And guess what salespersons are supposed to do.
Everyone working in the financial industry has certain goals that he or she has to fulfill on a monthly basis.
Every new month even if you performed great the last month, you are at zero again.
This translates into constant pressure on the workplace these people are in.
They have to sell x amount of contracts or they will get fired (which is why I got fired several times at such jobs - favoring the customer is not tolerated).
They are expected to make the sale no matter what.
It doesn't matter if they sell you something that will eventually ruin your finances instead of helping you. As long as the bank earns a lot of commission, they will do anything they can to sell it to you.
So even if the personal relationship with the banker has been a good one so far, it is always a good idea to be suspicious of their intentions.
That alone would already be bad, but there is an even bigger system operating behind them in every bank and insurance:
The sales rep’s bosses in middle-management get their paychecks and commissions based on what their inferior team is selling.
The directors above them get their payments and commissions based on what the middle-managers and their inferior teams sell.
And the steering committee on top of them all gets its paychecks and commissions based on what the directors and their inferiors sell.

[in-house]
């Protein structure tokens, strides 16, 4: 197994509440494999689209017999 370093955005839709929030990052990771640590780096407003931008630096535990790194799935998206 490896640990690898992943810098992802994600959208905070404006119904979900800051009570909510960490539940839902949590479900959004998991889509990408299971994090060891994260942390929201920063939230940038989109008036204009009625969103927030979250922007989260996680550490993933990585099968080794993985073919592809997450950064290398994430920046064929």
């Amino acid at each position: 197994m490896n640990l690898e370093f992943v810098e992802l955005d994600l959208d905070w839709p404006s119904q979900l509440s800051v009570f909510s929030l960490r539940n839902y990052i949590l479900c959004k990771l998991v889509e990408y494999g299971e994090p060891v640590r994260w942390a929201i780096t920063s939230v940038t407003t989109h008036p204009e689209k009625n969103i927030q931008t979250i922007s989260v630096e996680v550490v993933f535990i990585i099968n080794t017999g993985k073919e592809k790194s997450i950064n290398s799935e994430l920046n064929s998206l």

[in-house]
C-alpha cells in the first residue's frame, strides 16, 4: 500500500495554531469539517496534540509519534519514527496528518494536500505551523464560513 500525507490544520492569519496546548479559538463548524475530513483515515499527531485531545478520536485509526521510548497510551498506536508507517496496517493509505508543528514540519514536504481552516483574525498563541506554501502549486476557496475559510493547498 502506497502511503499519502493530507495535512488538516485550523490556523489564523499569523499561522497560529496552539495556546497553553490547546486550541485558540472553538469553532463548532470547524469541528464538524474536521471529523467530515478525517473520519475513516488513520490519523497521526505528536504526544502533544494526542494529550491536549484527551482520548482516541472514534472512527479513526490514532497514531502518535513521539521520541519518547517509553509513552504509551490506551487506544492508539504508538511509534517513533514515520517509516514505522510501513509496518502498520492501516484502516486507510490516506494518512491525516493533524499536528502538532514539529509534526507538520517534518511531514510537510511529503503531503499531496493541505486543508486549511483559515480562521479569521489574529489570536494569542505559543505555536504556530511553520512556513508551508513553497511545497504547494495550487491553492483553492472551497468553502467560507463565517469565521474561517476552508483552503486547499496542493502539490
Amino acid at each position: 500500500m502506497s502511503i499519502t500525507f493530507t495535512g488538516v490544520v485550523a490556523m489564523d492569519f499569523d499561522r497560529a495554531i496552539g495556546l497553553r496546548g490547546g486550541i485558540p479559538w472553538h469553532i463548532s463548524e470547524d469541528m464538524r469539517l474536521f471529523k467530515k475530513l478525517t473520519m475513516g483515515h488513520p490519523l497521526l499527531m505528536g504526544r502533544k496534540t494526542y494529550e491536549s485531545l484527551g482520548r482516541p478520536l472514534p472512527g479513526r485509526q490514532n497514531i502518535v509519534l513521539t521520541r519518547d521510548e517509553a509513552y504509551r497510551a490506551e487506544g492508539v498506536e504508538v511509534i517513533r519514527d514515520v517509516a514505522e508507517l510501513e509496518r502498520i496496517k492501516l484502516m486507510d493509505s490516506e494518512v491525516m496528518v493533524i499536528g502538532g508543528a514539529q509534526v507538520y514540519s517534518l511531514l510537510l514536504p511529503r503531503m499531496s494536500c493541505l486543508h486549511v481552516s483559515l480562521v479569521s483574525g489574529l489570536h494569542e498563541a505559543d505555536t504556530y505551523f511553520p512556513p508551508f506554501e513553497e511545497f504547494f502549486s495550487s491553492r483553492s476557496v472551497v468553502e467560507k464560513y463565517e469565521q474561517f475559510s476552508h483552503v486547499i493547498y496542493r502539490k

This insane structure makes sure that there is no one within any bank or insurance who is not under constant pressure to sell the company’s products and to perform, day in and day out.
Some wonder why the financial industry has such an extreme turnover, for me this is the main reason. It is also probably the root of why there are so many bad practices in their businesses - people are put under pressure against people.
Bosses against their teams.
Individual employees against the customer.
If you start to sabotage the system by being more open-minded, looking for creative solutions, focusing on the long-term gains of business or a benefit for the customer - you will be fired because your boss´s paycheck will be smaller if not everyone is selling on a shortsighted basis.
They might be a good person in private - but in their role as an employee of such a business they are forced to sell as much as they.
Essentially this is how banks do their work. And if you can, you are best advised to avoid them alltogether.